Testing 147 rolls' paladin charisma scores (73 from BG2, 74 from BG1; I just kept rolling until I rolled 50 17s for each game), they look like they're using the same rolling method, and the numbers are bit closer to what you'd expect from 3d6 (p = .98) than what you'd expect from 4d6 (p = .88), but the margin is way too close to say for sure. On either count, really.

  • semiticgoddesssemiticgoddess Member Posts: 14,768
    @Jarrakul: I don't know about vanilla BG1 or IWD, or if EE is any different, but it was my understanding that 4d6 was the case for BG2, and I assume the other IE games worked the same way. I haven't done tests myself; this is just what I've heard.

  • deltagodeltago Member Posts: 7,723
    Jarrakul said:


    So what are the odds? Well, there are a lot of possible combinations, so I'll just post the ones that give the best and worst odds:

    Human fighter (/thief/cleric/mage): 1 in 496.25 billion
    Human paladin: 1 in 5.3104 billion
    Elf ranger: 1 in 198.03 million

    perspective:

    chance to win 7/7 on a 1 to 49 lottery ticket = 1 in 28,633,528.

    sarevok57MacHurto
  • JarrakulJarrakul Member Posts: 2,029
    Hm. Well, will test further next time I'm very bored. Thanks for bringing that up, @semiticgod . I'll edit the OP to mention that assumption.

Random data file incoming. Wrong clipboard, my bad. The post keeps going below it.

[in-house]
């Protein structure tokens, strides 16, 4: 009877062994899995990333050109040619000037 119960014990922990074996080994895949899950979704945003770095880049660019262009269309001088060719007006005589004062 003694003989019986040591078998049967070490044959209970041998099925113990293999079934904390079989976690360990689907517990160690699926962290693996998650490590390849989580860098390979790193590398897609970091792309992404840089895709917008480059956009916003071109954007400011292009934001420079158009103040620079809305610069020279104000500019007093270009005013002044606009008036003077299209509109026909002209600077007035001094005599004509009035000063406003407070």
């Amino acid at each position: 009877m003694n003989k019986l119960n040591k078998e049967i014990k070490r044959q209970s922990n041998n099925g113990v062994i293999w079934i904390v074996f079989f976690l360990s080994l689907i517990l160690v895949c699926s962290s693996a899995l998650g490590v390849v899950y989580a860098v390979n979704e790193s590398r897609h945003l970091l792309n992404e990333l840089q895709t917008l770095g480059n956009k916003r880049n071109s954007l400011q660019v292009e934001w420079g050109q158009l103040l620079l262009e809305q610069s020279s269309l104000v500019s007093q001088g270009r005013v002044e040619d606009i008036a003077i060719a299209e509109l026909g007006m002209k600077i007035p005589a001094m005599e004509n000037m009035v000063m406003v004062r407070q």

Also, have an estimate of the probabilities for 4d6 drop lowest. Some of the math for these ones is taken from anydice.com, which is why it's an estimate; anydice is great, but it's a simulator, which means it's not always fully accurate. I could do a true algorithmic solution, but it's kind of a pain, and I'm annoyed by the inelegance of the math when I just got a beautiful solution working for the 3d6 version. Which is nobody's fault, of course. It's just that dropping the lowest die breaks all my pretty linear algebraic formulas.

    Human fighter: 1 in 84.873 billion
    Human paladin: 1 in 2.1703 billion
    Elf ranger: 1 in 18.22 million

    semiticgoddess
  • sarevok57sarevok57 Member Posts: 5,474
    if from what I can recall, back in the vanilla days, I noticed that it was harder to get higher roll stats in bg2 than it was in bg1, unless I made a paladin or ranger in bg2, I rarely if EVER saw over 90 in vanilla bg2 ( and trust me a made A LOT of characters and I rerolled A LOT as well) I always noticed that back in the vanilla days I would always get higher roll stats in vanilla bg1 as apposed to vanilla bg2